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Wood Burning & Smoke Issues

 

  • Outdoor fireplaces, fire pits, chimineas and other recreational fires are popular backyard amenities. 
  • Smoke from recreational fires can be a nuisance or a health issue to neighbors. 
  • We encourage residents to reach out and talk civilly with their neighbors to resolve issues.

 

 

Outdoor recreational fires are allowed if they follow these rules:

  • Fire pits must be a minimum of 25 feet from structures (including fences, decks, sheds) or combustible material.
  • Commercially purchased portable devices must be a minimum of 15 feet from structures or combustible material and used according to manufacturer's instructions.
  • Burn only firewood, with a fire pile no bigger than 3 feet in diameter and 2 feet in height.
  • Anything bigger or involving other materials is a violation unless approved by a permit from West Metro Fire Rescue.
  • Fires must be attended at all times.
  • Fires must be extinguished with a fire extinguisher, water, dirt or other proper materials.
  • Recreational fires are not allowed when the City institutes a citywide fire ban. Please check Lakewood.org/FireRestrictions before starting a recreational fire.

 


West Metro Fire Rescue investigates complaints


If talking to a neighbor does not resolve a smoke issue and you believe there is improper burning, contact West Metro Fire Rescue at 303-989-4307. For more information, search “fire pits” at WestMetroFire.org.

 

 

Winter No-Burn Days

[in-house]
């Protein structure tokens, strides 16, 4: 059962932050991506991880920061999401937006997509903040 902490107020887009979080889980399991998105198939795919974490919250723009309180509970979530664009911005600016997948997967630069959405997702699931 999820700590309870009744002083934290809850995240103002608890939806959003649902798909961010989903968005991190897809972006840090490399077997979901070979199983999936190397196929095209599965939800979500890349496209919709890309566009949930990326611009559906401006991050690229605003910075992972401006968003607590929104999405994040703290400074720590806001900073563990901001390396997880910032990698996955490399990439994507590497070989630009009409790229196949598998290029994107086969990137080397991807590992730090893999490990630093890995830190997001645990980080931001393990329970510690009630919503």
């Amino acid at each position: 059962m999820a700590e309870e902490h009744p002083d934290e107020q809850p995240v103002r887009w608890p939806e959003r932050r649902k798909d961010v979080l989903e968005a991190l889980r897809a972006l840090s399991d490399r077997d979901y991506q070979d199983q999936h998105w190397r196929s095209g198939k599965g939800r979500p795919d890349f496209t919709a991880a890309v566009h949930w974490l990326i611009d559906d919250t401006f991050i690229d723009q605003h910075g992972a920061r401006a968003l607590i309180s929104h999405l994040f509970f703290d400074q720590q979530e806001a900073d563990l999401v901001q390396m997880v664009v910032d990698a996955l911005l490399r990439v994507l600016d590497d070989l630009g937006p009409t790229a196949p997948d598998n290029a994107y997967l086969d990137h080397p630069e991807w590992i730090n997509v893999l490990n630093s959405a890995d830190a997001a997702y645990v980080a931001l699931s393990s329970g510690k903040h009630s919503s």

• Between Nov. 1 and March 31, the City enforces EPA wood-burning restrictions. Report illegal wood burning on a No-Burn Day: 303-987-7566
  • For air quality reports and no-burn day information, call the Colorado Department of Health’s 24-hour line, 303-758-4848.

 

Current Forecast
Advisory

 

 

 

Tips on best practices for burning from the U.S. Environmental Protection Agency.

  • Use wood seasoned for at least six months that has been kept dry. Don’t burn wet or “green” unseasoned wood. Don’t burn leaves, branches or living greenery because that is against the law. 
  • Start fires with newspaper, dry kindling or all-natural fire starters. Never use gasoline, kerosene or charcoal starter. 
  • Build efficient fires that encourage airflow. For most devices, a smoldering fire is not safe or efficient. 
  • Consider using manufactured logs and choose those made from 100 percent compressed sawdust.
  • Follow the manufacturer’s instruction for the device. 
  • Remove ashes regularly and put them into a covered metal container. Store the container outdoors on a nonflammable surface. 
  • Keep a fire extinguisher handy.

 

 

 

 

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